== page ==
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Microsoft Has a Plan to Add DNA Data Storage to Its Cloud

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Jim K    14,945

Microsoft Has a Plan to Add DNA Data Storage to Its Cloud


Based on early research involving the storage of movies and documents in DNA, Microsoft is developing an apparatus that uses biology to replace tape drives, researchers at the company say.


Computer architects at Microsoft Research say the company has formalized a goal of having an operational storage system based on DNA working inside a data center toward the end of this decade. The aim is a “proto-commercial system in three years storing some amount of data on DNA in one of our data centers, for at least a boutique application,” says Doug Carmean, a partner architect at Microsoft Research. He describes the eventual device as the size of a large, 1970s-era Xerox copier.


Internally, Microsoft harbors the even more ambitious goal of replacing tape drives, a common format used for archiving information. “We hope to get it branded as ‘Your Storage with DNA,’” says Carmean.


The plans signal how seriously some tech companies are taking the seemingly strange idea of saving videos, photos, or valuable documents in the same molecule our genes are made of. The reason, says Victor Zhirnov, chief scientist of the Semiconductor Research Corporation, is that efforts to shrink computer memory are hitting physical limits, but DNA can store data at incredible densities.


Formatted in DNA, every movie ever made would fit inside a volume smaller than a sugar cube.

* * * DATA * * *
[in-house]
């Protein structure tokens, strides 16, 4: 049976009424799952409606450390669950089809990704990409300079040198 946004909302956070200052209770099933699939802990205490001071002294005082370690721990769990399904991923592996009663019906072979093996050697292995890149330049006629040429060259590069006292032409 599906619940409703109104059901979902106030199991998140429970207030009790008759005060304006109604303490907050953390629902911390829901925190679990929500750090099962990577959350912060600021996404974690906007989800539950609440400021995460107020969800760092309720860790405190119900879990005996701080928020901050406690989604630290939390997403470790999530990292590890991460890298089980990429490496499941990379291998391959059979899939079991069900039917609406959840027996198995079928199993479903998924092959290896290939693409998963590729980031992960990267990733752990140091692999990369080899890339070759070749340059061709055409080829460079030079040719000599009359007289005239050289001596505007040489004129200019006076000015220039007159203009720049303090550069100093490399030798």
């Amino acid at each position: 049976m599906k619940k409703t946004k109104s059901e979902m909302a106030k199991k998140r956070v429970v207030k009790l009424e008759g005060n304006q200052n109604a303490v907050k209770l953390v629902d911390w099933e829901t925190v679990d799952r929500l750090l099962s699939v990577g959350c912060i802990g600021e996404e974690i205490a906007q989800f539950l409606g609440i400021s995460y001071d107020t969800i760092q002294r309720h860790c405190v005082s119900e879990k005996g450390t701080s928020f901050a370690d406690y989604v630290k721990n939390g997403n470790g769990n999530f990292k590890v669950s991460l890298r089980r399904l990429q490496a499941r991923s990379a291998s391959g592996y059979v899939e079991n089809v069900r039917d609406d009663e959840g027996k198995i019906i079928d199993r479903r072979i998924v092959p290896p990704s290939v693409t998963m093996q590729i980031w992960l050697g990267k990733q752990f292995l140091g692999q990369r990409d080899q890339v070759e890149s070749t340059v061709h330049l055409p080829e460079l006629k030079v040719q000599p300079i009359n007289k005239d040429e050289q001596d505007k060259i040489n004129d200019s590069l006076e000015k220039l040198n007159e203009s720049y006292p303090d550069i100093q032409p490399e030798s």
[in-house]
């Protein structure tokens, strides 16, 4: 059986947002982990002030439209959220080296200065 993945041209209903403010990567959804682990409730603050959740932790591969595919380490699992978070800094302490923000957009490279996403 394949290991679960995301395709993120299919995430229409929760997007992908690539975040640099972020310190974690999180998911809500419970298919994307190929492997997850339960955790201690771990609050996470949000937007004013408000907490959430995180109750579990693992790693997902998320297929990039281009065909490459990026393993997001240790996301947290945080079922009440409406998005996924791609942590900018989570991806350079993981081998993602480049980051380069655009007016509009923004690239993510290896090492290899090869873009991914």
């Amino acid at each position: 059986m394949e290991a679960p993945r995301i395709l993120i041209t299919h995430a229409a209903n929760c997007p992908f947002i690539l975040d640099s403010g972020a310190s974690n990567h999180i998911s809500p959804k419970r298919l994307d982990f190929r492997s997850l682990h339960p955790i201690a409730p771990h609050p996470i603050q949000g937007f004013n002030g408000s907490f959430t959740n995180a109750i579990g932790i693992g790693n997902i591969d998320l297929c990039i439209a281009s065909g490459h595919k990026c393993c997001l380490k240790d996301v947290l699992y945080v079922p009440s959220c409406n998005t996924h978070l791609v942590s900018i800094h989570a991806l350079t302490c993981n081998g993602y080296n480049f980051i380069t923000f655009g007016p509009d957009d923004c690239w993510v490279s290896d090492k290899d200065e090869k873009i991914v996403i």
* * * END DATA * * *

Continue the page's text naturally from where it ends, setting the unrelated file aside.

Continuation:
But its most important feature is density. DNA can hold 1,000,000,000,000,000,000 (aka a quintillion) bytes of information in a cubic millimeter. “Density is driving everything,” says Zhirnov.


A spokesperson for Microsoft Research said the company could not confirm “specifics on a product plan” at this time. Inside the company, the DNA storage idea is apparently gaining adherents but is not yet universally accepted. “Our internal people believe us, but not the tape storage people,” says Carmean, formerly a top chip designer at Intel.  


In addition to being dense and durable, DNA has a further advantage that’s not often mentioned—its extreme relevance to the human species. Think of those old floppy disks you can’t read anymore or clay tablets with indecipherable hieroglyphs. Unlike such media, DNA probably won’t ever go out of style.


“We’ll always be reading DNA as long as we are human,” says Carmean.


Full article at MIT Technology Review

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